The author, Lama Anagarika Govinda, was born in Germany as 'Ernst Hoffmann' (1896-1985). He studied the Philosophy of Architecture at the University of Freburg, before travelling to Sri Lanka in early January, 1929, and was ordained into the Theravada School of Buddhism as a 'novice' monk. He never received full ordination, but for many years lived a life of austerity and celibacy. He initially believed that Tibetan Buddhism - as a different and distinct school of Buddhism - was tainted by demonism and shamanism, thus deviating from the original and pure teachings of the Lord Buddha. Govinda always saw a deep meaning in coincidences and the unfolding of casual circumstance. One such happening occured in the late 1920's, where he was invited to Darjeeling, India, to lecture on Theravada Buddhism and its scriptures. Govinda says in the book that he saw this opportunity as a means of preserving the 'pure' tradition of Sri Lanka, against what he termed the 'weird' practices that had infiltrated it. However, it was because of this trip that Govinda eventually met with his Tibetan guru - Tomo Geshe Rimpoche (1866-1936) - a meeting that changed Govinda's attitude toward the Vajrayana School that is Tibetan Buddhism, and of course, his life. During World War Two, as a German citizen living within the British colony of India, he was imprisoned for the duration of the war.
This book is about his travels in Tibet in the early to mid 1930's, and again in 1947, just prior to the Chinese invasion of 1950. After the invasion, Govinda and his partner, Li Gotami, left Tibet and settled in Almora, Utter Predesh, India. With Indian Independence, Lama Govinda acquired Indian citizenship and pursued a successful life as a university lecturer. This book is a spectacular journal of the travels of a spiritual pilgrim through a mystical land. Make no mistake about it, the climate and the terrain of Tibet can be unforgiving and harsh, but somehow, the presence of Govinda as a sincere being brings a spiritual glow to circumstances that others might find daunting and debilitating.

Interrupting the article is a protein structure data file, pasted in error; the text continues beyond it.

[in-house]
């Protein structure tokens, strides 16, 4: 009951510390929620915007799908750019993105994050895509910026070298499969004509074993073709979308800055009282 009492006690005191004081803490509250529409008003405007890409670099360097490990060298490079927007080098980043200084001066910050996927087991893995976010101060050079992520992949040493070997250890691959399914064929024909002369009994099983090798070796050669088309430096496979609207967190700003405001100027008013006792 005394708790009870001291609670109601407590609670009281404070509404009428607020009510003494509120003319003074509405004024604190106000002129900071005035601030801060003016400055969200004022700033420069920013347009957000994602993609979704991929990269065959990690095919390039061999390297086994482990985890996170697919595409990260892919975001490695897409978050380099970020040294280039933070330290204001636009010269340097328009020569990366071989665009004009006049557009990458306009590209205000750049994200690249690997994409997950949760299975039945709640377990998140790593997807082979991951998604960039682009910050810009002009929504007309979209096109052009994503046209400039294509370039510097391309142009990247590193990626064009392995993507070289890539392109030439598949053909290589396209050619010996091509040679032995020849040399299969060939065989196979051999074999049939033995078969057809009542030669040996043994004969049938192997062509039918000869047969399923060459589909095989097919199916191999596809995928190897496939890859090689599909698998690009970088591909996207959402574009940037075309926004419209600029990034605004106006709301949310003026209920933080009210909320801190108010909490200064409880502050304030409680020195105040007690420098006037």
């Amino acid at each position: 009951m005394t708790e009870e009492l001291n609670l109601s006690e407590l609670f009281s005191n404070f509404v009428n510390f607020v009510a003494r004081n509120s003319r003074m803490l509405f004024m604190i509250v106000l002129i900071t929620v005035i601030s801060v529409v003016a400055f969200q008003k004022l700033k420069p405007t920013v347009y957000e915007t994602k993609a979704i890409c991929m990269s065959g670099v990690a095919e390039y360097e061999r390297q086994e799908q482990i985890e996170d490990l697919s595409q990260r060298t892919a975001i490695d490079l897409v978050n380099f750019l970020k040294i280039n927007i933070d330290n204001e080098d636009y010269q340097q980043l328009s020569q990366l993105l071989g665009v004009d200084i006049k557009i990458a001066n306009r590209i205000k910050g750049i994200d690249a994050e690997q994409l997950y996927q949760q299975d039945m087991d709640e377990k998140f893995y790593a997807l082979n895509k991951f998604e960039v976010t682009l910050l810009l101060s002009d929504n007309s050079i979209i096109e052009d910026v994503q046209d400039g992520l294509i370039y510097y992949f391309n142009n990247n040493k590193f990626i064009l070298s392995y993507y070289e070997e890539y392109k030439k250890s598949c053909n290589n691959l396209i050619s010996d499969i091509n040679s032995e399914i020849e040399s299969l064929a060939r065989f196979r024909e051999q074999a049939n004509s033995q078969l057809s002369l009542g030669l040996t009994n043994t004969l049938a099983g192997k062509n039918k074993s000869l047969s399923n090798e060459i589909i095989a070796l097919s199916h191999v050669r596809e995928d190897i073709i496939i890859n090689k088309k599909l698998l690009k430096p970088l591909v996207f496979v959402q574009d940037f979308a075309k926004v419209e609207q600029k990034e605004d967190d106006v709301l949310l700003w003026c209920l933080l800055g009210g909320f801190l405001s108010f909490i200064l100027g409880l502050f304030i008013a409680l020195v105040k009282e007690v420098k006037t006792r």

The hardback (2009) edition carries a new Introduction, written by the American academic and Tibetan Buddhist - Professor Robert Thurman - who offers an over-view of Govinda's life, and an assessment of his importance to Tibetan Buddhism, and authentic Budddhism in the West. He also recounts the time he personally spent with Lama Govinda in the 1970's in India, and again in the USA toward the twilight of his life. This edition not only contains this Introduction, but also has different photographs to those included in earlier editions. This book has five sections, an Epilogue and two Appendices:
Part One - Three Visions.
Part Two - Pilgrim Life.
Part Three - Death and Rebirth.
Part Four - Southern and Central Tibet.
Part Five - Return to Western Tibet.
Epilogue - Guru and Chela and the Journey into the Light.
1) The Kings of Lhasa.
2) The Rise and Fall of the Kings of Guge.
The hardback (2009) edition contains 400 numbered pages, whilst the paperback (1977) edition contains 305 numbered pages. At a time when Chinese Communist oppression is currently colonising and corrupting Tibet, this book presents the memory of how Tibet use to be, before its modern distortion and degradation. It is a remarkable achievement, and probably one of the best spiritual travelogues ever written. A timeless classic.